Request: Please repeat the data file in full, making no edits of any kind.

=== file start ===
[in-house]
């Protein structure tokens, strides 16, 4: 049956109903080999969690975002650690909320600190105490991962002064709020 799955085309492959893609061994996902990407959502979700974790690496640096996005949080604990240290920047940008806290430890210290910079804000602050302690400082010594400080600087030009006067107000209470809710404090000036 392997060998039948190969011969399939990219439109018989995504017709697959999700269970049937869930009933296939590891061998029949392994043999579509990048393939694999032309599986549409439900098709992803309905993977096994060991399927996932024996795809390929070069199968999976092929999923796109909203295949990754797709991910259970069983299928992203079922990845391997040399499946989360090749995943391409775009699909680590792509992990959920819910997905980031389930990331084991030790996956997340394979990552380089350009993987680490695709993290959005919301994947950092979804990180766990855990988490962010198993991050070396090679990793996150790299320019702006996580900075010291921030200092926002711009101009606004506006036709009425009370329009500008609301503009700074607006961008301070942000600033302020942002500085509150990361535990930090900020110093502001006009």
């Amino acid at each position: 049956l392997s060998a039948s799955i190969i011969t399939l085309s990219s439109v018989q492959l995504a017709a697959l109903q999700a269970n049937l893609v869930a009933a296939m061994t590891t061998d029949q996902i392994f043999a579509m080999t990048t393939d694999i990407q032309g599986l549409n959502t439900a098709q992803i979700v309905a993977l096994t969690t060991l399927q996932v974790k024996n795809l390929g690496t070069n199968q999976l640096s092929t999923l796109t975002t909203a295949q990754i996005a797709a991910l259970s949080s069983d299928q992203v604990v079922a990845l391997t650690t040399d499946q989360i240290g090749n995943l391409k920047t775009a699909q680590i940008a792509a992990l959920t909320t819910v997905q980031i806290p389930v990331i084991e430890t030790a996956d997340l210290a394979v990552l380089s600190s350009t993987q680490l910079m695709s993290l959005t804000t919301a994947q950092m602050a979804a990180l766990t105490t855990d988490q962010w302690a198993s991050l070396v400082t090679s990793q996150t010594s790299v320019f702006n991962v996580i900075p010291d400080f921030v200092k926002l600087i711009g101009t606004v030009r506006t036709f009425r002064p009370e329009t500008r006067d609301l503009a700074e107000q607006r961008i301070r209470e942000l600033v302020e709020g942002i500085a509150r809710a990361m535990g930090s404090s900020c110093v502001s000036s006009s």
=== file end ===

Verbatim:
[in-house]
């Protein structure tokens, strides 16, 4: 049956109903080999969690975002650690909320600190105490991962002064709020 799955085309492959893609061994996902990407959502979700974790690496640096996005949080604990240290920047940008806290430890210290910079804000602050302690400082010594400080600087030009006067107000209470809710404090000036 392997060998039948190969011969399939990219439109018989995504017709697959999700269970049937869930009933296939590891061998029949392994043999579509990048393939694999032309599986549409439900098709992803309905993977096994060991399927996932024996795809390929070069199968999976092929999923796109909203295949990754797709991910259970069983299928992203079922990845391997040399499946989360090749995943391409775009699909680590792509992990959920819910997905980031389930990331084991030790996956997340394979990552380089350009993987680490695709993290959005919301994947950092979804990180766990855990988490962010198993991050070396090679990793996150790299320019702006996580900075010291921030200092926002711009101009606004506006036709009425009370329009500008609301503009700074607006961008301070942000600033302020942002500085509150990361535990930090900020110093502001006009």
């Amino acid at each position: 049956l392997s060998a039948s799955i190969i011969t399939l085309s990219s439109v018989q492959l995504a017709a697959l109903q999700a269970n049937l893609v869930a009933a296939m061994t590891t061998d029949q996902i392994f043999a579509m080999t990048t393939d694999i990407q032309g599986l549409n959502t439900a098709q992803i979700v309905a993977l096994t969690t060991l399927q996932v974790k024996n795809l390929g690496t070069n199968q999976l640096s092929t999923l796109t975002t909203a295949q990754i996005a797709a991910l259970s949080s069983d299928q992203v604990v079922a990845l391997t650690t040399d499946q989360i240290g090749n995943l391409k920047t775009a699909q680590i940008a792509a992990l959920t909320t819910v997905q980031i806290p389930v990331i084991e430890t030790a996956d997340l210290a394979v990552l380089s600190s350009t993987q680490l910079m695709s993290l959005t804000t919301a994947q950092m602050a979804a990180l766990t105490t855990d988490q962010w302690a198993s991050l070396v400082t090679s990793q996150t010594s790299v320019f702006n991962v996580i900075p010291d400080f921030v200092k926002l600087i711009g101009t606004v030009r506006t036709f009425r002064p009370e329009t500008r006067d609301l503009a700074e107000q607006r961008i301070r209470e942000l600033v302020e709020g942002i500085a509150r809710a990361m535990g930090s404090s900020c110093v502001s000036s006009s």